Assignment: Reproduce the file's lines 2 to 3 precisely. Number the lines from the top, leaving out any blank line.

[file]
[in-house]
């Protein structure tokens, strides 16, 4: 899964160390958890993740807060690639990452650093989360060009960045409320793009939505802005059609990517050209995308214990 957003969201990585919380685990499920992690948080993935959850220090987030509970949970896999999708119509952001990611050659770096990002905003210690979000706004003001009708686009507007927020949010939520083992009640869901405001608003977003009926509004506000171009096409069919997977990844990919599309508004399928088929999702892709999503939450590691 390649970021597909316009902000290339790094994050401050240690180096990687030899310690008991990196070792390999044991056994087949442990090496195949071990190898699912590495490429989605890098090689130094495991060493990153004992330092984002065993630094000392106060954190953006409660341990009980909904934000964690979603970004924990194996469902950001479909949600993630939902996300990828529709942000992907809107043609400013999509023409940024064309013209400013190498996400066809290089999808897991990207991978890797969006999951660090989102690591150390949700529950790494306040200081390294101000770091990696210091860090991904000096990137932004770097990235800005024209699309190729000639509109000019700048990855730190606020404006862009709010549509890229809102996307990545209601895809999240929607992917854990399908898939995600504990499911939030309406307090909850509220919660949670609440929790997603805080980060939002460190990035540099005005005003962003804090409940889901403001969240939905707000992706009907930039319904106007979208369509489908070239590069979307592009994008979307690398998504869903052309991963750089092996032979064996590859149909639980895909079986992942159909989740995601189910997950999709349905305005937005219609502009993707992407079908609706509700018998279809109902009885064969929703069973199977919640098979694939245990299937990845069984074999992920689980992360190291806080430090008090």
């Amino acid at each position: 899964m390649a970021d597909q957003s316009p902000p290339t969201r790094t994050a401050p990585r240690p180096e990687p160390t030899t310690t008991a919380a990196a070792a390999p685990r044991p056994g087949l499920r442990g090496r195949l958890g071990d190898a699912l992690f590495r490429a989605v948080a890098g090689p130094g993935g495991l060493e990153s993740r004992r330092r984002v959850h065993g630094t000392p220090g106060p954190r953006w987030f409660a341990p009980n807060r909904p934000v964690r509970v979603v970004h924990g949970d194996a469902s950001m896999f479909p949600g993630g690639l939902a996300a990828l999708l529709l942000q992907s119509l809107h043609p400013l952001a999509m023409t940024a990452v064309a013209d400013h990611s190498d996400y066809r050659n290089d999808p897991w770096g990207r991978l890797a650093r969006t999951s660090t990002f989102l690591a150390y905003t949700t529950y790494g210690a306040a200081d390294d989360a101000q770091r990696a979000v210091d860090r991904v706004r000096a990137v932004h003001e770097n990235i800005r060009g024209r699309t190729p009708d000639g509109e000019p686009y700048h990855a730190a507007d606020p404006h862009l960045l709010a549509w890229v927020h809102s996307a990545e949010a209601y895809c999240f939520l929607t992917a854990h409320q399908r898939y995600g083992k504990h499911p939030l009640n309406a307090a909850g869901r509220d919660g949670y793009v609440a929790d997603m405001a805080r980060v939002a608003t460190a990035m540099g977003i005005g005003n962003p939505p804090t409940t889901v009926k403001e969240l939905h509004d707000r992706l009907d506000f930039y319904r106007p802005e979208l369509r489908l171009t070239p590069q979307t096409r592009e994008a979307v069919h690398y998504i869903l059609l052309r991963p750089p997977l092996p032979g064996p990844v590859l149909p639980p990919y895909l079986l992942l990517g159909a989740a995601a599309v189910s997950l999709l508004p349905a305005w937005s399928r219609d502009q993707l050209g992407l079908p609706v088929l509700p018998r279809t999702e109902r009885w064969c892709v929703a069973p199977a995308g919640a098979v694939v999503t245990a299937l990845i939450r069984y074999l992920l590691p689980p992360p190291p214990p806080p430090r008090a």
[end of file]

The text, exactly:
């Protein structure tokens, strides 16, 4: 899964160390958890993740807060690639990452650093989360060009960045409320793009939505802005059609990517050209995308214990 957003969201990585919380685990499920992690948080993935959850220090987030509970949970896999999708119509952001990611050659770096990002905003210690979000706004003001009708686009507007927020949010939520083992009640869901405001608003977003009926509004506000171009096409069919997977990844990919599309508004399928088929999702892709999503939450590691 390649970021597909316009902000290339790094994050401050240690180096990687030899310690008991990196070792390999044991056994087949442990090496195949071990190898699912590495490429989605890098090689130094495991060493990153004992330092984002065993630094000392106060954190953006409660341990009980909904934000964690979603970004924990194996469902950001479909949600993630939902996300990828529709942000992907809107043609400013999509023409940024064309013209400013190498996400066809290089999808897991990207991978890797969006999951660090989102690591150390949700529950790494306040200081390294101000770091990696210091860090991904000096990137932004770097990235800005024209699309190729000639509109000019700048990855730190606020404006862009709010549509890229809102996307990545209601895809999240929607992917854990399908898939995600504990499911939030309406307090909850509220919660949670609440929790997603805080980060939002460190990035540099005005005003962003804090409940889901403001969240939905707000992706009907930039319904106007979208369509489908070239590069979307592009994008979307690398998504869903052309991963750089092996032979064996590859149909639980895909079986992942159909989740995601189910997950999709349905305005937005219609502009993707992407079908609706509700018998279809109902009885064969929703069973199977919640098979694939245990299937990845069984074999992920689980992360190291806080430090008090």
């Amino acid at each position: 899964m390649a970021d597909q957003s316009p902000p290339t969201r790094t994050a401050p990585r240690p180096e990687p160390t030899t310690t008991a919380a990196a070792a390999p685990r044991p056994g087949l499920r442990g090496r195949l958890g071990d190898a699912l992690f590495r490429a989605v948080a890098g090689p130094g993935g495991l060493e990153s993740r004992r330092r984002v959850h065993g630094t000392p220090g106060p954190r953006w987030f409660a341990p009980n807060r909904p934000v964690r509970v979603v970004h924990g949970d194996a469902s950001m896999f479909p949600g993630g690639l939902a996300a990828l999708l529709l942000q992907s119509l809107h043609p400013l952001a999509m023409t940024a990452v064309a013209d400013h990611s190498d996400y066809r050659n290089d999808p897991w770096g990207r991978l890797a650093r969006t999951s660090t990002f989102l690591a150390y905003t949700t529950y790494g210690a306040a200081d390294d989360a101000q770091r990696a979000v210091d860090r991904v706004r000096a990137v932004h003001e770097n990235i800005r060009g024209r699309t190729p009708d000639g509109e000019p686009y700048h990855a730190a507007d606020p404006h862009l960045l709010a549509w890229v927020h809102s996307a990545e949010a209601y895809c999240f939520l929607t992917a854990h409320q399908r898939y995600g083992k504990h499911p939030l009640n309406a307090a909850g869901r509220d919660g949670y793009v609440a929790d997603m405001a805080r980060v939002a608003t460190a990035m540099g977003i005005g005003n962003p939505p804090t409940t889901v009926k403001e969240l939905h509004d707000r992706l009907d506000f930039y319904r106007p802005e979208l369509r489908l171009t070239p590069q979307t096409r592009e994008a979307v069919h690398y998504i869903l059609l052309r991963p750089p997977l092996p032979g064996p990844v590859l149909p639980p990919y895909l079986l992942l990517g159909a989740a995601a599309v189910s997950l999709l508004p349905a305005w937005s399928r219609d502009q993707l050209g992407l079908p609706v088929l509700p018998r279809t999702e109902r009885w064969c892709v929703a069973p199977a995308g919640a098979v694939v999503t245990a299937l990845i939450r069984y074999l992920l590691p689980p992360p190291p214990p806080p430090r008090a």